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Nano-Enabled Autonomous Robot Offered for Cleaning Oil Spills

A technological solution offered for oil spills but will it get developed?

1 min read

When the Gulf oil spill hit the news last Spring, I wondered how long it would take for people to turn to nanotechnology for a solution, and whether it could offer one at all.

It seems attempts to use a nanoparticle-based dispersant on the problem caused more controversy than offered a solution.

I was left with the idea that I shared in my comments to the post: “If you want technology to do something in particular, you had better start spending some time and money in getting it to work. If not, you will be left in the situation we are in now where nanotechnology's impact could be somewhere between minimal to none at all.”

While I am not aware of the broader technological work that is now underway to combat oil spills, I have seen an interesting technology out of MIT that uses an autonomous robot equipped with a “thin nanowire mesh to absorb oil.”

According to Francesco Stellacci, a Visiting Professor at MIT, the nano-enabled fabric can absorb up to twenty times its own weight in oil while repelling water. The material also can be heated up to eliminate the oil from it and then reused.

The system would work by employing a swarm of these oil-capturing robots (thus the name, “Seaswarm”) for cleaning up oil spills. The MIT researchers estimate that 5,000 of these robots working autonomously around the clock for a month could clean up an oil spill the size of the one in the Gulf.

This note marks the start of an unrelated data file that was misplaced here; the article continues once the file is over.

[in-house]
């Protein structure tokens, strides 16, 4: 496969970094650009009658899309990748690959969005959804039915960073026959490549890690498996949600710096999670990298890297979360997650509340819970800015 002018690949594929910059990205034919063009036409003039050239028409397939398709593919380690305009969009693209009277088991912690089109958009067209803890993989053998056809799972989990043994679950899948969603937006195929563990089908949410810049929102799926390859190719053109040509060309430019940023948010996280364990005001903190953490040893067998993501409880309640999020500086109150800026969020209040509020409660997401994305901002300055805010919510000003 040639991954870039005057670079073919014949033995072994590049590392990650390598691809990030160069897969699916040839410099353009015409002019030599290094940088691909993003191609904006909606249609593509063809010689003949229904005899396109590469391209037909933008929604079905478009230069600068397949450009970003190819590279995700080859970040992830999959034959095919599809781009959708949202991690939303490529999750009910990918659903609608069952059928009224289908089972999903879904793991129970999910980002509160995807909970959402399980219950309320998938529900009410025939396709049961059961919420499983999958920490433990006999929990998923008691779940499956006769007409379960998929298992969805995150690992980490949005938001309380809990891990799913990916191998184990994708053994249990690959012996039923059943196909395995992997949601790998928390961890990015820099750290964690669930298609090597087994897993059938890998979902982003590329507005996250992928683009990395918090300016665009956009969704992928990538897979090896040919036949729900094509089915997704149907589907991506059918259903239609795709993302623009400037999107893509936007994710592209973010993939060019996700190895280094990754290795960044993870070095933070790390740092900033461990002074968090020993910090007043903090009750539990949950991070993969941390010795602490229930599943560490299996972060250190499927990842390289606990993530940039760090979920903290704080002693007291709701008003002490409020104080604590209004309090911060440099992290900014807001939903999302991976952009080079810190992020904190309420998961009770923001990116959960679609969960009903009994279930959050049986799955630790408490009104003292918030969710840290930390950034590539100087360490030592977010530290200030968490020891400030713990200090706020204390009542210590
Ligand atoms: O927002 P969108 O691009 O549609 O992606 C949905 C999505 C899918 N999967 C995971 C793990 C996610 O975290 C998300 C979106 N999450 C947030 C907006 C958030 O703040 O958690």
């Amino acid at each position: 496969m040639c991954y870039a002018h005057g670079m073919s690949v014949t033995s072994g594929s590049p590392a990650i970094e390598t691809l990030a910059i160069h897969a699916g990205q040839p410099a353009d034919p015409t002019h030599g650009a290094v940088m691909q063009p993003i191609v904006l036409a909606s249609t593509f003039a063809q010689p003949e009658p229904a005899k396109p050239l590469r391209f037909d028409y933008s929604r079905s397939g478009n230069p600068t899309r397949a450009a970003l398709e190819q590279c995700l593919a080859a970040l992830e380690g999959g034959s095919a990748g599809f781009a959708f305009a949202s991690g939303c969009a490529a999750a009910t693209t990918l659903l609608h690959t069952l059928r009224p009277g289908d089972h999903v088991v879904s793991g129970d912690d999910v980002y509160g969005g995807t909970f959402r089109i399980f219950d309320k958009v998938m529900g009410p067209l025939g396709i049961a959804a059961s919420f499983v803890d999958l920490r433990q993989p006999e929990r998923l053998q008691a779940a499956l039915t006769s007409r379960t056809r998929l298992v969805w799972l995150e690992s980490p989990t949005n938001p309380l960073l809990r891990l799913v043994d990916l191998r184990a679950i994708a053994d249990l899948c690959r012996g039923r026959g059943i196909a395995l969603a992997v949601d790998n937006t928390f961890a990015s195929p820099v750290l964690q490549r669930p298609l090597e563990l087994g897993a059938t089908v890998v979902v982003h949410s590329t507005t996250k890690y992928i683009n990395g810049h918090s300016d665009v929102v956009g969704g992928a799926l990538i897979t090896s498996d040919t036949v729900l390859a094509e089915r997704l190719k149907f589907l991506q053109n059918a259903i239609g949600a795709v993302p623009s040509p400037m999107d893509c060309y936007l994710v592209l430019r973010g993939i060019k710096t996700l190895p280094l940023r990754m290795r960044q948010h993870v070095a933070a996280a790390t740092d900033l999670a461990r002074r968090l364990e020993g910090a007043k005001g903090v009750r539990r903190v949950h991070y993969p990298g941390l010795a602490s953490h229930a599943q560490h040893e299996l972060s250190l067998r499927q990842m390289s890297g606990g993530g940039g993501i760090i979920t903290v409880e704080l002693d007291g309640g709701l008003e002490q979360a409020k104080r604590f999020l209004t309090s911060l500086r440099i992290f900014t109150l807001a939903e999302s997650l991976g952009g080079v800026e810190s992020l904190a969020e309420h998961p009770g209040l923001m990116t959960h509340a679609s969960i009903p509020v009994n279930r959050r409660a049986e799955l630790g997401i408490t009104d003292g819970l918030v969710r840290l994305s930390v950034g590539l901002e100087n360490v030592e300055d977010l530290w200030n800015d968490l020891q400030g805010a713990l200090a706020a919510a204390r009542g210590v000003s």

So, the technology is there in prototype. The question now becomes whether an oil company will spend the money to develop it into a real solution. We’ll see. The video below offers more detail on the technology.


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Two Startups Are Bringing Fiber to the Processor

Avicena’s blue microLEDs are the dark horse in a race with Ayar Labs’ laser-based system

5 min read
Diffuse blue light shines from a patterned surface through a ring. A blue cable leads away from it.

Avicena’s microLED chiplets could one day link all the CPUs in a computer cluster together.


If a CPU in Seoul sends a byte of data to a processor in Prague, the information covers most of the distance as light, zipping along with no resistance. But put both those processors on the same motherboard, and they’ll need to communicate over energy-sapping copper, which slow the communication speeds possible within computers. Two Silicon Valley startups, Avicena and Ayar Labs, are doing something about that longstanding limit. If they succeed in their attempts to finally bring optical fiber all the way to the processor, it might not just accelerate computing—it might also remake it.

Both companies are developing fiber-connected chiplets, small chips meant to share a high-bandwidth connection with CPUs and other data-hungry silicon in a shared package. They are each ramping up production in 2023, though it may be a couple of years before we see a computer on the market with either product.

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